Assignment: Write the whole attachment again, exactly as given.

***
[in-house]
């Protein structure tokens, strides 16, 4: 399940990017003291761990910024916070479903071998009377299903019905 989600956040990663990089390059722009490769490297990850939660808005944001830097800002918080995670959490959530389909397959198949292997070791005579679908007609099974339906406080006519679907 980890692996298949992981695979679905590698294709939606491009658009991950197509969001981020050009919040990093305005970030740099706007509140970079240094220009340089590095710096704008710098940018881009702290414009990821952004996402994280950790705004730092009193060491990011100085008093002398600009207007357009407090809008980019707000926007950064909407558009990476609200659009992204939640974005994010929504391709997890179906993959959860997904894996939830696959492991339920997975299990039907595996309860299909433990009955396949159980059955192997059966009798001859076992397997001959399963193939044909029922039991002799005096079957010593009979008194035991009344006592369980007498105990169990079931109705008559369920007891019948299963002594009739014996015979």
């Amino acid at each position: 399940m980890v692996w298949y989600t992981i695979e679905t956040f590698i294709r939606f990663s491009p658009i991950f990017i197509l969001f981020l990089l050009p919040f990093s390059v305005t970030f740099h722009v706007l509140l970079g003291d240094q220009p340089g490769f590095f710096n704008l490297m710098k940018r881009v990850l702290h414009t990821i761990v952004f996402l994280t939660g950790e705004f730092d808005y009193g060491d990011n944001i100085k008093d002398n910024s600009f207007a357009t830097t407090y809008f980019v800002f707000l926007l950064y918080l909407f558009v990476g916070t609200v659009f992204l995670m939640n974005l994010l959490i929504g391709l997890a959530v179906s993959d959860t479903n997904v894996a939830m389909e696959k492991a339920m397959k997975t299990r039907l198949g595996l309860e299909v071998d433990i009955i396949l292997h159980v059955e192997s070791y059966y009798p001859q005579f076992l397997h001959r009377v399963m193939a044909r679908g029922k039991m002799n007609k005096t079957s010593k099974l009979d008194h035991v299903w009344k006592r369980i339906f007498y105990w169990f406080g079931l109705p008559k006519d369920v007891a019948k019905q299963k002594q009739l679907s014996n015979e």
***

[in-house]
């Protein structure tokens, strides 16, 4: 399940990017003291761990910024916070479903071998009377299903019905 989600956040990663990089390059722009490769490297990850939660808005944001830097800002918080995670959490959530389909397959198949292997070791005579679908007609099974339906406080006519679907 980890692996298949992981695979679905590698294709939606491009658009991950197509969001981020050009919040990093305005970030740099706007509140970079240094220009340089590095710096704008710098940018881009702290414009990821952004996402994280950790705004730092009193060491990011100085008093002398600009207007357009407090809008980019707000926007950064909407558009990476609200659009992204939640974005994010929504391709997890179906993959959860997904894996939830696959492991339920997975299990039907595996309860299909433990009955396949159980059955192997059966009798001859076992397997001959399963193939044909029922039991002799005096079957010593009979008194035991009344006592369980007498105990169990079931109705008559369920007891019948299963002594009739014996015979």
């Amino acid at each position: 399940m980890v692996w298949y989600t992981i695979e679905t956040f590698i294709r939606f990663s491009p658009i991950f990017i197509l969001f981020l990089l050009p919040f990093s390059v305005t970030f740099h722009v706007l509140l970079g003291d240094q220009p340089g490769f590095f710096n704008l490297m710098k940018r881009v990850l702290h414009t990821i761990v952004f996402l994280t939660g950790e705004f730092d808005y009193g060491d990011n944001i100085k008093d002398n910024s600009f207007a357009t830097t407090y809008f980019v800002f707000l926007l950064y918080l909407f558009v990476g916070t609200v659009f992204l995670m939640n974005l994010l959490i929504g391709l997890a959530v179906s993959d959860t479903n997904v894996a939830m389909e696959k492991a339920m397959k997975t299990r039907l198949g595996l309860e299909v071998d433990i009955i396949l292997h159980v059955e192997s070791y059966y009798p001859q005579f076992l397997h001959r009377v399963m193939a044909r679908g029922k039991m002799n007609k005096t079957s010593k099974l009979d008194h035991v299903w009344k006592r369980i339906f007498y105990w169990f406080g079931l109705p008559k006519d369920v007891a019948k019905q299963k002594q009739l679907s014996n015979e």